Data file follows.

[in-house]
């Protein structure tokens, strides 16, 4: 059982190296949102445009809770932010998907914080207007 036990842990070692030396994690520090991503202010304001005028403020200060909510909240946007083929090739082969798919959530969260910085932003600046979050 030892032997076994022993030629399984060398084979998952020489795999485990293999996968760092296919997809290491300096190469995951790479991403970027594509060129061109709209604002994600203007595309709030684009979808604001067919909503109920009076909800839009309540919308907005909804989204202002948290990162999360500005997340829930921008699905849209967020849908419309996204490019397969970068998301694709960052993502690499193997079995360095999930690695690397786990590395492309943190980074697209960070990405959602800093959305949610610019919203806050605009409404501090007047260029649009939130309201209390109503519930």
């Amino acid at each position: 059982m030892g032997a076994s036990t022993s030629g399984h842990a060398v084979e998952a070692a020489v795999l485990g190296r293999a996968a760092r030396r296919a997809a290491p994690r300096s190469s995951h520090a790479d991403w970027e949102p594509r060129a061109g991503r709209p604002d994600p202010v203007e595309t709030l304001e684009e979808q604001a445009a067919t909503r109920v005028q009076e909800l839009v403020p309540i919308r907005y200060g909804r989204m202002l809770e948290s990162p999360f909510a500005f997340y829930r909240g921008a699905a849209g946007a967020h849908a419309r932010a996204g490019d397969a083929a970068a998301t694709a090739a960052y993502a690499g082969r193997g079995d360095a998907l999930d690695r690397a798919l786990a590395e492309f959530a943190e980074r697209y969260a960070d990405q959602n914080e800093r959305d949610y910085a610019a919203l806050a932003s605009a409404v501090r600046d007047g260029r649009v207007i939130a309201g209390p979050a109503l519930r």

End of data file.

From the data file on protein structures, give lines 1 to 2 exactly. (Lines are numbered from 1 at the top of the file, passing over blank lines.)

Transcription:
[in-house]
């Protein structure tokens, strides 16, 4: 059982190296949102445009809770932010998907914080207007 036990842990070692030396994690520090991503202010304001005028403020200060909510909240946007083929090739082969798919959530969260910085932003600046979050 030892032997076994022993030629399984060398084979998952020489795999485990293999996968760092296919997809290491300096190469995951790479991403970027594509060129061109709209604002994600203007595309709030684009979808604001067919909503109920009076909800839009309540919308907005909804989204202002948290990162999360500005997340829930921008699905849209967020849908419309996204490019397969970068998301694709960052993502690499193997079995360095999930690695690397786990590395492309943190980074697209960070990405959602800093959305949610610019919203806050605009409404501090007047260029649009939130309201209390109503519930």